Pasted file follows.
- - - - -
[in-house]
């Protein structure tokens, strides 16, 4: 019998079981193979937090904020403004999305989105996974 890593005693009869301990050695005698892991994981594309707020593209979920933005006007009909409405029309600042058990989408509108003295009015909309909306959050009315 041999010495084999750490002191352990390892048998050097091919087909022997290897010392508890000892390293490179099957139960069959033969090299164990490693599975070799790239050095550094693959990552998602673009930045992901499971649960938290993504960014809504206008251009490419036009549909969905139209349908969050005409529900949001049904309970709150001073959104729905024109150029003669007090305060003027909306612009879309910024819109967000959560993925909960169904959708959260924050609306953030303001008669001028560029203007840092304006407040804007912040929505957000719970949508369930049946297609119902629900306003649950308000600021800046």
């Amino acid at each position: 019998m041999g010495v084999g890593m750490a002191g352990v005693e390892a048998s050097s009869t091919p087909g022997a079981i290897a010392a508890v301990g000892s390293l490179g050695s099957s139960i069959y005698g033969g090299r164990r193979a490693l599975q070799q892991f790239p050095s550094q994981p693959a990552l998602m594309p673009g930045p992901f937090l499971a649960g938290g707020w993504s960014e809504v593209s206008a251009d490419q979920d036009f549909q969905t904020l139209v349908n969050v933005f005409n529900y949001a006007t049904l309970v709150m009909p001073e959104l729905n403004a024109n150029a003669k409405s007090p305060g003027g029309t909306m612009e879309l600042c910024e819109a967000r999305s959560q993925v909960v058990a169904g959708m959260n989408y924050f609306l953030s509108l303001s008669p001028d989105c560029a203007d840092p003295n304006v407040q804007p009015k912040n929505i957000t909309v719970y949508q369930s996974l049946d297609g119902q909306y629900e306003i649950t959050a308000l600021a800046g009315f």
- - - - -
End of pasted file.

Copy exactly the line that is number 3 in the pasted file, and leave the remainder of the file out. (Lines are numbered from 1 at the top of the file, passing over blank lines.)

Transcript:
């Amino acid at each position: 019998m041999g010495v084999g890593m750490a002191g352990v005693e390892a048998s050097s009869t091919p087909g022997a079981i290897a010392a508890v301990g000892s390293l490179g050695s099957s139960i069959y005698g033969g090299r164990r193979a490693l599975q070799q892991f790239p050095s550094q994981p693959a990552l998602m594309p673009g930045p992901f937090l499971a649960g938290g707020w993504s960014e809504v593209s206008a251009d490419q979920d036009f549909q969905t904020l139209v349908n969050v933005f005409n529900y949001a006007t049904l309970v709150m009909p001073e959104l729905n403004a024109n150029a003669k409405s007090p305060g003027g029309t909306m612009e879309l600042c910024e819109a967000r999305s959560q993925v909960v058990a169904g959708m959260n989408y924050f609306l953030s509108l303001s008669p001028d989105c560029a203007d840092p003295n304006v407040q804007p009015k912040n929505i957000t909309v719970y949508q369930s996974l049946d297609g119902q909306y629900e306003i649950t959050a308000l600021a800046g009315f």